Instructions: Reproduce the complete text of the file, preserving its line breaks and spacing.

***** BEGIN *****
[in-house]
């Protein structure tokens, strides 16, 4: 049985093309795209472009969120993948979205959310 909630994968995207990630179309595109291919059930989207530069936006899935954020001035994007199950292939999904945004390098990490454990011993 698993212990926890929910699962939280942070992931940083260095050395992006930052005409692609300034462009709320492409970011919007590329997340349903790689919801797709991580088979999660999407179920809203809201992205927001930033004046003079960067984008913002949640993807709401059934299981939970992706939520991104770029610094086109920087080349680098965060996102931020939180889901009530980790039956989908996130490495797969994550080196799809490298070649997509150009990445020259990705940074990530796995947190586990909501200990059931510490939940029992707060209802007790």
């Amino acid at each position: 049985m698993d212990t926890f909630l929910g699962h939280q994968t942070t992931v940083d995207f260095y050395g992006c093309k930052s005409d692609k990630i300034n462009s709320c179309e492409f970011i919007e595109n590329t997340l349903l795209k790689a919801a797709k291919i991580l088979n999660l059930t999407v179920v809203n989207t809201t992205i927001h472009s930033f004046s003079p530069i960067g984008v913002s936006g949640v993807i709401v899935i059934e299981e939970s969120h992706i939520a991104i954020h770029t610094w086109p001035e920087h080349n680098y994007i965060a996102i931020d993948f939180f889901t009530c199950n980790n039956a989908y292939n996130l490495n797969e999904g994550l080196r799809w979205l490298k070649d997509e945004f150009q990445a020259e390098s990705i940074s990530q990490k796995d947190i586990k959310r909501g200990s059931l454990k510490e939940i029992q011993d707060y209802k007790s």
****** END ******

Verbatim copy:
[in-house]
């Protein structure tokens, strides 16, 4: 049985093309795209472009969120993948979205959310 909630994968995207990630179309595109291919059930989207530069936006899935954020001035994007199950292939999904945004390098990490454990011993 698993212990926890929910699962939280942070992931940083260095050395992006930052005409692609300034462009709320492409970011919007590329997340349903790689919801797709991580088979999660999407179920809203809201992205927001930033004046003079960067984008913002949640993807709401059934299981939970992706939520991104770029610094086109920087080349680098965060996102931020939180889901009530980790039956989908996130490495797969994550080196799809490298070649997509150009990445020259990705940074990530796995947190586990909501200990059931510490939940029992707060209802007790």
């Amino acid at each position: 049985m698993d212990t926890f909630l929910g699962h939280q994968t942070t992931v940083d995207f260095y050395g992006c093309k930052s005409d692609k990630i300034n462009s709320c179309e492409f970011i919007e595109n590329t997340l349903l795209k790689a919801a797709k291919i991580l088979n999660l059930t999407v179920v809203n989207t809201t992205i927001h472009s930033f004046s003079p530069i960067g984008v913002s936006g949640v993807i709401v899935i059934e299981e939970s969120h992706i939520a991104i954020h770029t610094w086109p001035e920087h080349n680098y994007i965060a996102i931020d993948f939180f889901t009530c199950n980790n039956a989908y292939n996130l490495n797969e999904g994550l080196r799809w979205l490298k070649d997509e945004f150009q990445a020259e390098s990705i940074s990530q990490k796995d947190i586990k959310r909501g200990s059931l454990k510490e939940i029992q011993d707060y209802k007790s």